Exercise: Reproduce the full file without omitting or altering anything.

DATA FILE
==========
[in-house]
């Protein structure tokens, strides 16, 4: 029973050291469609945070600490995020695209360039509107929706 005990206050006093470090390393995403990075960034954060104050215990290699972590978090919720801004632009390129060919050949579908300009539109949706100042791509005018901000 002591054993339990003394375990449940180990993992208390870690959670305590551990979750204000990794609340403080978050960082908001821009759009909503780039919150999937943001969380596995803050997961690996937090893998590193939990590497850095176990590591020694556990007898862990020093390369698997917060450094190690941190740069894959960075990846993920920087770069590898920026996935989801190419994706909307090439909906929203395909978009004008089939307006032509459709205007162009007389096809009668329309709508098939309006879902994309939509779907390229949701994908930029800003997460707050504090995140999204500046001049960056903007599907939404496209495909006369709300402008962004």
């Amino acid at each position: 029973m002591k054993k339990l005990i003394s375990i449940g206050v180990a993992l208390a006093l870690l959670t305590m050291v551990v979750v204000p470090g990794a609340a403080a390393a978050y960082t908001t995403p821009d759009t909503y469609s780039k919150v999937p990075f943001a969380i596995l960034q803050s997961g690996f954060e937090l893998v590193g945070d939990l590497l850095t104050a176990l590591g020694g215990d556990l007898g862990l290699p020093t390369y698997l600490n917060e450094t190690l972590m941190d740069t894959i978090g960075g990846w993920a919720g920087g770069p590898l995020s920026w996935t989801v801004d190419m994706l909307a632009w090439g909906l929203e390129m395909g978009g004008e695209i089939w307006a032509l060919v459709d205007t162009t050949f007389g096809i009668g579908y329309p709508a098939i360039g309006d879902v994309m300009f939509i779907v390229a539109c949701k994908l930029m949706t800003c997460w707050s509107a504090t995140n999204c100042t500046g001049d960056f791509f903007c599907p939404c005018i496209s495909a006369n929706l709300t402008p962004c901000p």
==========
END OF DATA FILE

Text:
[in-house]
């Protein structure tokens, strides 16, 4: 029973050291469609945070600490995020695209360039509107929706 005990206050006093470090390393995403990075960034954060104050215990290699972590978090919720801004632009390129060919050949579908300009539109949706100042791509005018901000 002591054993339990003394375990449940180990993992208390870690959670305590551990979750204000990794609340403080978050960082908001821009759009909503780039919150999937943001969380596995803050997961690996937090893998590193939990590497850095176990590591020694556990007898862990020093390369698997917060450094190690941190740069894959960075990846993920920087770069590898920026996935989801190419994706909307090439909906929203395909978009004008089939307006032509459709205007162009007389096809009668329309709508098939309006879902994309939509779907390229949701994908930029800003997460707050504090995140999204500046001049960056903007599907939404496209495909006369709300402008962004």
């Amino acid at each position: 029973m002591k054993k339990l005990i003394s375990i449940g206050v180990a993992l208390a006093l870690l959670t305590m050291v551990v979750v204000p470090g990794a609340a403080a390393a978050y960082t908001t995403p821009d759009t909503y469609s780039k919150v999937p990075f943001a969380i596995l960034q803050s997961g690996f954060e937090l893998v590193g945070d939990l590497l850095t104050a176990l590591g020694g215990d556990l007898g862990l290699p020093t390369y698997l600490n917060e450094t190690l972590m941190d740069t894959i978090g960075g990846w993920a919720g920087g770069p590898l995020s920026w996935t989801v801004d190419m994706l909307a632009w090439g909906l929203e390129m395909g978009g004008e695209i089939w307006a032509l060919v459709d205007t162009t050949f007389g096809i009668g579908y329309p709508a098939i360039g309006d879902v994309m300009f939509i779907v390229a539109c949701k994908l930029m949706t800003c997460w707050s509107a504090t995140n999204c100042t500046g001049d960056f791509f903007c599907p939404c005018i496209s495909a006369n929706l709300t402008p962004c901000p």